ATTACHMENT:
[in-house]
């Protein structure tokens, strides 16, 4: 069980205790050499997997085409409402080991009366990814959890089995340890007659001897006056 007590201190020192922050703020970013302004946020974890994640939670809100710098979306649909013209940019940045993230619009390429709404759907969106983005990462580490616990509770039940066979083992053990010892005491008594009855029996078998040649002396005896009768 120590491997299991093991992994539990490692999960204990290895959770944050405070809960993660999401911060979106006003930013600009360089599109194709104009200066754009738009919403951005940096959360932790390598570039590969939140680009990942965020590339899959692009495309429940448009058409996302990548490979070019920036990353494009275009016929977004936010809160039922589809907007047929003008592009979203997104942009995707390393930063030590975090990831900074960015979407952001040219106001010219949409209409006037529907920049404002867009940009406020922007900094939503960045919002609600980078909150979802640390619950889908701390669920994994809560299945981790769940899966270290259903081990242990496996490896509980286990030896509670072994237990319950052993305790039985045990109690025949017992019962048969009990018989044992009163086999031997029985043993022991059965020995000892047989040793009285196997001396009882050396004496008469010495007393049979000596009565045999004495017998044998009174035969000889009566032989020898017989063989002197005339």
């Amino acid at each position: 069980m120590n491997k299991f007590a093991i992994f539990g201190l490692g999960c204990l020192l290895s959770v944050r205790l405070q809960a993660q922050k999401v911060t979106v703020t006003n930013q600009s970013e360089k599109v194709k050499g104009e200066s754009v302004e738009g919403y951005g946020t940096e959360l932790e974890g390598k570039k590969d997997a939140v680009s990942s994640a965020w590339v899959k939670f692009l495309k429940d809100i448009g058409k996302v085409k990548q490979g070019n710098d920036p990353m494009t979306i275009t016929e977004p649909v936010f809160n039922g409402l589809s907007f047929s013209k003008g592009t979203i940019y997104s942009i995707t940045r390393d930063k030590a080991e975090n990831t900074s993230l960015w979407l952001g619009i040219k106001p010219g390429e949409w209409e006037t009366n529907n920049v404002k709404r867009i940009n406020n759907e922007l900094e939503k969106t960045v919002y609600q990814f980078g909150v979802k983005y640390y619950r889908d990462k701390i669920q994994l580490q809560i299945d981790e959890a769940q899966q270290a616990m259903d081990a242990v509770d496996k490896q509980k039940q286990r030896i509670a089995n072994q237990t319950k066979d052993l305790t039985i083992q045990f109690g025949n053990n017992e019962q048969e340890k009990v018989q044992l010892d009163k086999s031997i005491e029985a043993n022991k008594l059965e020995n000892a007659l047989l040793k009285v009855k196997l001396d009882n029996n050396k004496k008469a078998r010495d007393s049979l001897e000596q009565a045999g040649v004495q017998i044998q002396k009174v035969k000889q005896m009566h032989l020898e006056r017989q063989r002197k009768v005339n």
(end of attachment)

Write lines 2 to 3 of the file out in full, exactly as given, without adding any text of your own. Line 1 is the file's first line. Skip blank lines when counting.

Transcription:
């Protein structure tokens, strides 16, 4: 069980205790050499997997085409409402080991009366990814959890089995340890007659001897006056 007590201190020192922050703020970013302004946020974890994640939670809100710098979306649909013209940019940045993230619009390429709404759907969106983005990462580490616990509770039940066979083992053990010892005491008594009855029996078998040649002396005896009768 120590491997299991093991992994539990490692999960204990290895959770944050405070809960993660999401911060979106006003930013600009360089599109194709104009200066754009738009919403951005940096959360932790390598570039590969939140680009990942965020590339899959692009495309429940448009058409996302990548490979070019920036990353494009275009016929977004936010809160039922589809907007047929003008592009979203997104942009995707390393930063030590975090990831900074960015979407952001040219106001010219949409209409006037529907920049404002867009940009406020922007900094939503960045919002609600980078909150979802640390619950889908701390669920994994809560299945981790769940899966270290259903081990242990496996490896509980286990030896509670072994237990319950052993305790039985045990109690025949017992019962048969009990018989044992009163086999031997029985043993022991059965020995000892047989040793009285196997001396009882050396004496008469010495007393049979000596009565045999004495017998044998009174035969000889009566032989020898017989063989002197005339």
């Amino acid at each position: 069980m120590n491997k299991f007590a093991i992994f539990g201190l490692g999960c204990l020192l290895s959770v944050r205790l405070q809960a993660q922050k999401v911060t979106v703020t006003n930013q600009s970013e360089k599109v194709k050499g104009e200066s754009v302004e738009g919403y951005g946020t940096e959360l932790e974890g390598k570039k590969d997997a939140v680009s990942s994640a965020w590339v899959k939670f692009l495309k429940d809100i448009g058409k996302v085409k990548q490979g070019n710098d920036p990353m494009t979306i275009t016929e977004p649909v936010f809160n039922g409402l589809s907007f047929s013209k003008g592009t979203i940019y997104s942009i995707t940045r390393d930063k030590a080991e975090n990831t900074s993230l960015w979407l952001g619009i040219k106001p010219g390429e949409w209409e006037t009366n529907n920049v404002k709404r867009i940009n406020n759907e922007l900094e939503k969106t960045v919002y609600q990814f980078g909150v979802k983005y640390y619950r889908d990462k701390i669920q994994l580490q809560i299945d981790e959890a769940q899966q270290a616990m259903d081990a242990v509770d496996k490896q509980k039940q286990r030896i509670a089995n072994q237990t319950k066979d052993l305790t039985i083992q045990f109690g025949n053990n017992e019962q048969e340890k009990v018989q044992l010892d009163k086999s031997i005491e029985a043993n022991k008594l059965e020995n000892a007659l047989l040793k009285v009855k196997l001396d009882n029996n050396k004496k008469a078998r010495d007393s049979l001897e000596q009565a045999g040649v004495q017998i044998q002396k009174v035969k000889q005896m009566h032989l020898e006056r017989q063989r002197k009768v005339n």